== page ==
Maybe. I never thought I would, or could, be a published fantasy author. I feel confident I could write all sorts of speculative fiction in alternative world settings – my strengths are prose and imagination and those will take you a long way in SFF. I don’t know if I could write a real world novel, or at least a subtle, literary one. I’m not sure I’m a sufficiently keen observer of the people and world around me to do a good job of that.

Cover art for The Liar’s Key by Jason Chan

For anyone who hasn’t read your books yet, would you recommend they start with The Broken Empire or The Red Queen’s War?

Yes. Which one? Depends on your tastes. The Red Queen’s War has a thicker vein of humour and less darkness in it. The Broken Empire perhaps has stronger themes and more emotion.

Has there been anything in your books that you found difficult or uncomfortable to write, or that gave you pause whether or not to include it at all?

Certainly there have been sections that were difficult and uncomfortable to write, but no, nothing that gave me pause about whether or not to include it.

Did you read Steven Erikson’s two-part essay about ‘Authorial Intent’ on /r/fantasy, and have you any thoughts/comments about it?

I didn’t. I did start it but I have to admit that my eyes glazed over and I … stopped.

Do you have a set schedule for writing, and a word count target?

No. Many days I write nothing. Some days I write a lot.

What’s your writing environment like? Do you allow yourself the internet/music/a window?

I write in short bursts normally, allowing myself to be constantly distracted by the internet. I’ll only play music to drown out other noise, usually a piece I’m so familiar with that I don’t hear it. I’ll sit in any one of four rooms to write, on a sofa in three of them, or a bed in the other.

Do you immerse yourself in fantasy fiction or avoid it when working on a novel?

Neither. I read almost exclusively fantasy at the moment (that hasn’t always been the case) and I read it slowly and patchily. Since I’m always working on a novel if I avoided reading while writing … I wouldn’t read.

Can you tell us more about your Gunlaw project?

I wrote a book called Gunlaw. The end.

It’s a weird science-fiction / fantasy mix … with gunslingers and minotaurs and such. It may be additionally unusual in that one of the point-of-view characters is very severely disabled. In any case it proved to be a bit too much of a left turn for my publisher, so I wrote The Red Queen’s War instead.

How good a book it is I’m not sure. I hope to get back to it one day, possibly to re-write it, possibly to drum up interest in it.

Would you consider writing for a different medium, for example comics or a screenplay?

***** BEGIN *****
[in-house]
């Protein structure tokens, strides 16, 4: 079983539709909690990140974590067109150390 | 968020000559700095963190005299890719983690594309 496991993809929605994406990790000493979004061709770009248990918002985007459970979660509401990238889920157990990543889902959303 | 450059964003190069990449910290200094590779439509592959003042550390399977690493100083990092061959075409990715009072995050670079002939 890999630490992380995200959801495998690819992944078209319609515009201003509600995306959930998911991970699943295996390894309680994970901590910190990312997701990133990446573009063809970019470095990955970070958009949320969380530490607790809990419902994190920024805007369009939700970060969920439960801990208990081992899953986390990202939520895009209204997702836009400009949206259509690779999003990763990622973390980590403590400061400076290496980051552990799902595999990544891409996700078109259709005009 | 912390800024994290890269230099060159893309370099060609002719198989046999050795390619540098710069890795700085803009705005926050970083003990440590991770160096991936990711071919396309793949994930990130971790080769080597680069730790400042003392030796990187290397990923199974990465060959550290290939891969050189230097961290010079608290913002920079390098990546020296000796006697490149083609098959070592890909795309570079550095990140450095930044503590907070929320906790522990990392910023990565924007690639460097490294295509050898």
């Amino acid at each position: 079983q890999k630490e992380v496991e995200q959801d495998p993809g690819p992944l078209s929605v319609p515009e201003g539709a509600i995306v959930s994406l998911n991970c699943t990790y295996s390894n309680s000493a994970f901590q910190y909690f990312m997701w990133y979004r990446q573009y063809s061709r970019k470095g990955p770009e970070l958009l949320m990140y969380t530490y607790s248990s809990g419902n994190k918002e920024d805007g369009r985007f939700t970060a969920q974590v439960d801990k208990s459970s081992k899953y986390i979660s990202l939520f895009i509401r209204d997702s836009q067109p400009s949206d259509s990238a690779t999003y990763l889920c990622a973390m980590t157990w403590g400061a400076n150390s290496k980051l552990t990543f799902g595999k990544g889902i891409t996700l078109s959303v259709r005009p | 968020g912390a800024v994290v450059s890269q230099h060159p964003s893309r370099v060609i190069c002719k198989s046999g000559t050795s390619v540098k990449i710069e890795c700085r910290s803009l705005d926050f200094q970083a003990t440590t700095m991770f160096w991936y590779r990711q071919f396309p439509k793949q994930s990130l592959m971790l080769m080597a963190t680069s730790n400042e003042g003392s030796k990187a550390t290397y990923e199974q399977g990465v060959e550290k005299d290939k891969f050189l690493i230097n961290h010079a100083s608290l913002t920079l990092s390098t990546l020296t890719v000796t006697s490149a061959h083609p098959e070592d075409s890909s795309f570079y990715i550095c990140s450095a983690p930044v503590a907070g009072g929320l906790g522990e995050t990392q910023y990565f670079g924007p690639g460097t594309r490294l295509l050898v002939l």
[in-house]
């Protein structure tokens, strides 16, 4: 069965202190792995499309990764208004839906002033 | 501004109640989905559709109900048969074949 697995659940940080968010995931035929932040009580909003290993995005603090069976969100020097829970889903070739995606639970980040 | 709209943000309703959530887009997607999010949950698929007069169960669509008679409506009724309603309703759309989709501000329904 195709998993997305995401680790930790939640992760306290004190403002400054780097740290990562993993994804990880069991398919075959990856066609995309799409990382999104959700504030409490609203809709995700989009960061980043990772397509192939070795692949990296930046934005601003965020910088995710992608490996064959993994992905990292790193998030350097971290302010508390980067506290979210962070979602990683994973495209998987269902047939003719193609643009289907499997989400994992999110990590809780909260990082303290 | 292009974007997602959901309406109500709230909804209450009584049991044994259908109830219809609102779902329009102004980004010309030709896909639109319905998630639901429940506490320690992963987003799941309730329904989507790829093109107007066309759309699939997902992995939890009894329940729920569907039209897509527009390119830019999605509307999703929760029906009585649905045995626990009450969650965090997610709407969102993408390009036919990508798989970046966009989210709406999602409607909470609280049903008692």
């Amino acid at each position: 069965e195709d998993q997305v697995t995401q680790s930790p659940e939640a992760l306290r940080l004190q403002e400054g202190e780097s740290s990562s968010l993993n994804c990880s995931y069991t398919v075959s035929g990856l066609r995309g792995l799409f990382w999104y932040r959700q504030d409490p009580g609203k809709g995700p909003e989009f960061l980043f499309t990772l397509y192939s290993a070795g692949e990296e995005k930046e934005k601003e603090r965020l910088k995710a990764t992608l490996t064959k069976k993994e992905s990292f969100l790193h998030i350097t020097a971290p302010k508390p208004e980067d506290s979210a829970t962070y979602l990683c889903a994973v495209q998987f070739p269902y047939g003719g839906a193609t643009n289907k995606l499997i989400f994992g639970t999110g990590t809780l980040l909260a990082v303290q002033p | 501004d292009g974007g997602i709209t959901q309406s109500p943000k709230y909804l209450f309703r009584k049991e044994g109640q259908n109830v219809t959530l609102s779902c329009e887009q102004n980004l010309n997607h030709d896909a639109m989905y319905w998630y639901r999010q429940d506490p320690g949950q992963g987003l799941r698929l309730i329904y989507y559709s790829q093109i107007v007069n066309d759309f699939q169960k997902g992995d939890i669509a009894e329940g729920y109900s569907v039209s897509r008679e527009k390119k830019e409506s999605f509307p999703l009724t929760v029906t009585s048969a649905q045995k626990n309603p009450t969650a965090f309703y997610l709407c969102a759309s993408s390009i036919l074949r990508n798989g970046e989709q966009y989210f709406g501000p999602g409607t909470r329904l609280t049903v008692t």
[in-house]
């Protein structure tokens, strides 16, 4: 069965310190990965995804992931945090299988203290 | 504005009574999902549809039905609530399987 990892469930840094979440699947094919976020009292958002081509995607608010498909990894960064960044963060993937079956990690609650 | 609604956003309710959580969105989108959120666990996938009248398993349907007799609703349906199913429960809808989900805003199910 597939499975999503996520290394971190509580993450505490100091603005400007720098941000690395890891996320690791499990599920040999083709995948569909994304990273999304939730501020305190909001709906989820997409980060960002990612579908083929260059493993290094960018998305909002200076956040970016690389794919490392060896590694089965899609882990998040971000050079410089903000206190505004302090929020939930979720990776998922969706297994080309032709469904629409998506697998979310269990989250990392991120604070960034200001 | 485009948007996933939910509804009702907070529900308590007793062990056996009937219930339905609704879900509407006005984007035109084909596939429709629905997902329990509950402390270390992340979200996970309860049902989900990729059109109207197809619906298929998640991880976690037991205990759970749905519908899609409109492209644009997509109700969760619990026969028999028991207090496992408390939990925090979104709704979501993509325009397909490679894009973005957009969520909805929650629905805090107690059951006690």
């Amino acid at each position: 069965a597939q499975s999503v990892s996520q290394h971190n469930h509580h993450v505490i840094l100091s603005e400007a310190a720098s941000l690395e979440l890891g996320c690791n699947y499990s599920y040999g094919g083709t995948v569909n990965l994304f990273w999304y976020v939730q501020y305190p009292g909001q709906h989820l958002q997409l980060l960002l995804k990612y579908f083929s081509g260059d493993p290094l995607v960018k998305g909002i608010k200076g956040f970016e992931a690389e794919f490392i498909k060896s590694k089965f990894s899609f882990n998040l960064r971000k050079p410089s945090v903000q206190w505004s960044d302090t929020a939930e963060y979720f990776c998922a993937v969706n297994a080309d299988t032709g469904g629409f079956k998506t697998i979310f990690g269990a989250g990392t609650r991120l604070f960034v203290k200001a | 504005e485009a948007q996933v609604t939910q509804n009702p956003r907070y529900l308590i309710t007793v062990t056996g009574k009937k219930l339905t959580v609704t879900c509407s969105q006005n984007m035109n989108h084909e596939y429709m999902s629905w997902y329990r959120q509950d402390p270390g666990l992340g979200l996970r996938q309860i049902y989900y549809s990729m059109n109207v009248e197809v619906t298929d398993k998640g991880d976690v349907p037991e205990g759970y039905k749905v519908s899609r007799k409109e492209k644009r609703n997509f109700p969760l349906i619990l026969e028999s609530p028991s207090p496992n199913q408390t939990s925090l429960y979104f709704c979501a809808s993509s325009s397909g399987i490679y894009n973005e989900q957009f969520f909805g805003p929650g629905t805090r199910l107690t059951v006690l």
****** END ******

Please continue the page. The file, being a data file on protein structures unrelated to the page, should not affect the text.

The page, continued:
I wouldn’t mind writing for comics (specifically 2000AD) or graphic novels as an adventure. I was asked by the head of a Hollywood studio to write the screenplay for Prince of Thorns, but I didn’t want to. Basically books are where it’s at for me.

Is there anything about your world, characters, or story: a perspective that someone has pointed out or commented upon, that has surprised you?

I guess I’ve been surprised that some people are so politicised about fiction and project their politics onto books and attempted to reverse the process too. I have certainly been surprised by the rather naïve assumptions that some people have made in thinking they can somehow deduce (and then criticise) my personal politics from the actions or attitudes of characters in my books. Or their demographics, come to that. In all such cases, and with a remarkable level of vehement surety, they have been laughably wide of the mark (pun intended).

Now the Red Queen’s War is done, have you any inkling of what your next book might be?

I do. I’ve written 40,000 words of it. It’s fantasy again – the protagonist is a young girl when we first meet her and she spends much of the book in a convent! It’s called Red Sister.

If you could live in any literary fantasy world, which would it be, and why?

I would want to live in a comfortable and enlightened one in which beer is free and doesn’t make you fat… sadly such utopias are boring to write about and I don’t know of any books featuring one. I honestly can’t think of any I would want to live in.

You’ve written a number of Broken Empire short stories. Do you hope for these to be eventually be published as a collection?

I not only hope it, I know it for fact. I will publish them myself in due course. I just need to wait for some of them to appear in various anthologies and for the rights to return to me. Hopefully this time next year!

You can find Mark:
Twitter / Blog / Wattpad